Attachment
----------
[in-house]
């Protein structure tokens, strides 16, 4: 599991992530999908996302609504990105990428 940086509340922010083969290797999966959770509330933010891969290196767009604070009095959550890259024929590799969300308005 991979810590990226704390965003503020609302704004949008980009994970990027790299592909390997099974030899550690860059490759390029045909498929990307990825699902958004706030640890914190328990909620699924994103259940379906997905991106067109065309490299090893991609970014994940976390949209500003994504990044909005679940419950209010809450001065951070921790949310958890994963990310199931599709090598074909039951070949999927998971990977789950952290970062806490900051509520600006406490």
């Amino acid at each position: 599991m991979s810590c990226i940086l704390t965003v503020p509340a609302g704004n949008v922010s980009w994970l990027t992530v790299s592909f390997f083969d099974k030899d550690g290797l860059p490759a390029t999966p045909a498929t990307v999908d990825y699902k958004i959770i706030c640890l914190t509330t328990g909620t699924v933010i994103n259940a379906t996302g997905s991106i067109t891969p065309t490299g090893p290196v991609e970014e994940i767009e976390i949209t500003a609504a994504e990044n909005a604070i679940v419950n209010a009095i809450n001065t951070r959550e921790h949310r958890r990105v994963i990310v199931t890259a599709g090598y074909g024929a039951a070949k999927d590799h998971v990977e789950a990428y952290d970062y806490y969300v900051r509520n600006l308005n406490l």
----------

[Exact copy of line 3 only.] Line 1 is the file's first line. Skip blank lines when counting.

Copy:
């Amino acid at each position: 599991m991979s810590c990226i940086l704390t965003v503020p509340a609302g704004n949008v922010s980009w994970l990027t992530v790299s592909f390997f083969d099974k030899d550690g290797l860059p490759a390029t999966p045909a498929t990307v999908d990825y699902k958004i959770i706030c640890l914190t509330t328990g909620t699924v933010i994103n259940a379906t996302g997905s991106i067109t891969p065309t490299g090893p290196v991609e970014e994940i767009e976390i949209t500003a609504a994504e990044n909005a604070i679940v419950n209010a009095i809450n001065t951070r959550e921790h949310r958890r990105v994963i990310v199931t890259a599709g090598y074909g024929a039951a070949k999927d590799h998971v990977e789950a990428y952290d970062y806490y969300v900051r509520n600006l308005n406490l």